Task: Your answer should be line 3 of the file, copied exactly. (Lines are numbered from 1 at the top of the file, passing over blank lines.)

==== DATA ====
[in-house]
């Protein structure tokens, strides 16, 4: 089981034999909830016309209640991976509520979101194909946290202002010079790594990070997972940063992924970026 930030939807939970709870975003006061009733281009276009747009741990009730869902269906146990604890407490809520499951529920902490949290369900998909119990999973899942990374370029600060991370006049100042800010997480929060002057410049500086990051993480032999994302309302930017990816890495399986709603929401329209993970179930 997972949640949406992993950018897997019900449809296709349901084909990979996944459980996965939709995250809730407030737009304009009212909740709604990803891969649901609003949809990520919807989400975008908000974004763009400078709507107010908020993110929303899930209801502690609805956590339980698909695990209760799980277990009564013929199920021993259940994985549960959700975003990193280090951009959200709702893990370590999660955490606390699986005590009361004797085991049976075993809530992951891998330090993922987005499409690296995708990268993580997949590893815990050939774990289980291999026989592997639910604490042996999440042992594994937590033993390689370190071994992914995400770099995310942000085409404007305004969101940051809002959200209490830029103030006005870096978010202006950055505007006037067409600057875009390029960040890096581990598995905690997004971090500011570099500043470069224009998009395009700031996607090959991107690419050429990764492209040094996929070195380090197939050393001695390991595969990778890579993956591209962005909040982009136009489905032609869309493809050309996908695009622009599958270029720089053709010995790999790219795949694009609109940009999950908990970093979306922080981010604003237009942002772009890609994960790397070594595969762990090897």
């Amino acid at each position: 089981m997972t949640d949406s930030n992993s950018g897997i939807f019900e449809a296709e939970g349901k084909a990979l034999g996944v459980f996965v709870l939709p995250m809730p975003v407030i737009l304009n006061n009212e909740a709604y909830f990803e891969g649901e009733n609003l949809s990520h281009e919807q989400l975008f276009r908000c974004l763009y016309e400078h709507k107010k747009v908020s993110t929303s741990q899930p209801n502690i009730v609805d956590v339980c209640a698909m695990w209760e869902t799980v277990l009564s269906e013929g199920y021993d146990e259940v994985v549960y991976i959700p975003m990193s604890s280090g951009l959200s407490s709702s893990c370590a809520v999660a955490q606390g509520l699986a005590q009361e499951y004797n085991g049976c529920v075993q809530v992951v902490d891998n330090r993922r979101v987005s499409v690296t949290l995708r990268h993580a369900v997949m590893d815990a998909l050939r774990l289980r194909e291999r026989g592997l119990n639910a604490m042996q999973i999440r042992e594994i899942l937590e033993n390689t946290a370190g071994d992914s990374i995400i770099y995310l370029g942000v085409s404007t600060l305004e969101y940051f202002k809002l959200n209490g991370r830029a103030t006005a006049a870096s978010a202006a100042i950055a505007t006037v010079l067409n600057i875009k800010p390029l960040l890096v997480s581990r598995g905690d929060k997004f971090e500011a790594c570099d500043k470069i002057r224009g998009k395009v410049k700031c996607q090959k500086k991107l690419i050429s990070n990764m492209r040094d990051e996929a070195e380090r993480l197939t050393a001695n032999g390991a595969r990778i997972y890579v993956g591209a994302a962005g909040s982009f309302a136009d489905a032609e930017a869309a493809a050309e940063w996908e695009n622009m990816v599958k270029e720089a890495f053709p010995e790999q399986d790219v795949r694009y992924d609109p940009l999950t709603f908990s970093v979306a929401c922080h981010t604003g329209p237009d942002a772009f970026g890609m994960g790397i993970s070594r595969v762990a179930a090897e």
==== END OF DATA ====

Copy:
């Amino acid at each position: 089981m997972t949640d949406s930030n992993s950018g897997i939807f019900e449809a296709e939970g349901k084909a990979l034999g996944v459980f996965v709870l939709p995250m809730p975003v407030i737009l304009n006061n009212e909740a709604y909830f990803e891969g649901e009733n609003l949809s990520h281009e919807q989400l975008f276009r908000c974004l763009y016309e400078h709507k107010k747009v908020s993110t929303s741990q899930p209801n502690i009730v609805d956590v339980c209640a698909m695990w209760e869902t799980v277990l009564s269906e013929g199920y021993d146990e259940v994985v549960y991976i959700p975003m990193s604890s280090g951009l959200s407490s709702s893990c370590a809520v999660a955490q606390g509520l699986a005590q009361e499951y004797n085991g049976c529920v075993q809530v992951v902490d891998n330090r993922r979101v987005s499409v690296t949290l995708r990268h993580a369900v997949m590893d815990a998909l050939r774990l289980r194909e291999r026989g592997l119990n639910a604490m042996q999973i999440r042992e594994i899942l937590e033993n390689t946290a370190g071994d992914s990374i995400i770099y995310l370029g942000v085409s404007t600060l305004e969101y940051f202002k809002l959200n209490g991370r830029a103030t006005a006049a870096s978010a202006a100042i950055a505007t006037v010079l067409n600057i875009k800010p390029l960040l890096v997480s581990r598995g905690d929060k997004f971090e500011a790594c570099d500043k470069i002057r224009g998009k395009v410049k700031c996607q090959k500086k991107l690419i050429s990070n990764m492209r040094d990051e996929a070195e380090r993480l197939t050393a001695n032999g390991a595969r990778i997972y890579v993956g591209a994302a962005g909040s982009f309302a136009d489905a032609e930017a869309a493809a050309e940063w996908e695009n622009m990816v599958k270029e720089a890495f053709p010995e790999q399986d790219v795949r694009y992924d609109p940009l999950t709603f908990s970093v979306a929401c922080h981010t604003g329209p237009d942002a772009f970026g890609m994960g790397i993970s070594r595969v762990a179930a090897e």